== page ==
software in the vehicle: • Competition—Auto manufacturers are competing intensely for the consumer wallet, and the consumer has definite ideas about what they want. • Product differentiation—Companies are working to differentiate their products from their competitors’. By 2010, it is projected that 90% of the innovation and 35% of the vehicle value will be electronics-related. • Legislation—Safety and environmental issues are promoting the use of sensing technologies in vehicles. Features like smart safety systems, pedestrian sensors, and new emissions standards create greater demand for embedded systems. • Customer expectations—The desire to have a more personalized driving experience is encouraging the use of embedded systems. • Technology innovations—New technology innovations such as electronic navigation systems, online monitoring, and alternative fuel sources are developing quickly, with the capabilities supported by the growth of electronics and embedded systems. With the stated goal of producing a desirable, safe, efficient product that customers really want to buy, the automotive industry continues to increase the features and functionality of their vehicles. Our research suggests the consequences of increased complexity include lifecycle mismatches, skill shortages, low reuse of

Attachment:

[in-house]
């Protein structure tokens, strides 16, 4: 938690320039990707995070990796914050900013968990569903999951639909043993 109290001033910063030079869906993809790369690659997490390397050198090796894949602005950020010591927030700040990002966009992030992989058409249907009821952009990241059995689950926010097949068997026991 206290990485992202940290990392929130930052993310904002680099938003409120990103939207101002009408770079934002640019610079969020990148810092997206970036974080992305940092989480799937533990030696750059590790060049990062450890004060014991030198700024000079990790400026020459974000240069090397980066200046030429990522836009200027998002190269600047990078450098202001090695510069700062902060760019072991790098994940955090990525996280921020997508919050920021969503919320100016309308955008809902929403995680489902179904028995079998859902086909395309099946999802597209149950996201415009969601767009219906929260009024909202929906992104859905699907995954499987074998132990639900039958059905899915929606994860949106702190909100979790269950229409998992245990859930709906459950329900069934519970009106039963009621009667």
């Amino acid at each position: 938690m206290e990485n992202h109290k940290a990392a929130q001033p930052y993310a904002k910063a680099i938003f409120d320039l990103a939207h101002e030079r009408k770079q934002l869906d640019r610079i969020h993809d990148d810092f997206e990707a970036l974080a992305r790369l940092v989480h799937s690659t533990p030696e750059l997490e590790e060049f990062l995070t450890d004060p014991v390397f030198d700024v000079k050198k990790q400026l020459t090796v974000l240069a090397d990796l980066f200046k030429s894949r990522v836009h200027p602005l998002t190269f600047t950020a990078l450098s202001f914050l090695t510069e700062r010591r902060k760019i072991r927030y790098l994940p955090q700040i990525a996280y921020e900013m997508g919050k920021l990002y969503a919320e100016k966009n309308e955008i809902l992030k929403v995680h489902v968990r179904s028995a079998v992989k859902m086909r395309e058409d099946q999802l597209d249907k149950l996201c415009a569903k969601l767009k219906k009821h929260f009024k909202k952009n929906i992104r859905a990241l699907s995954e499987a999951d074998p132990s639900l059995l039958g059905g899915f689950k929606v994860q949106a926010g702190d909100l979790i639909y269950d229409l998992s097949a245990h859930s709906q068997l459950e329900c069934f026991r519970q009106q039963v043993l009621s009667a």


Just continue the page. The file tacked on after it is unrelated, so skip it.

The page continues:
Embedded systems and vehicle innovation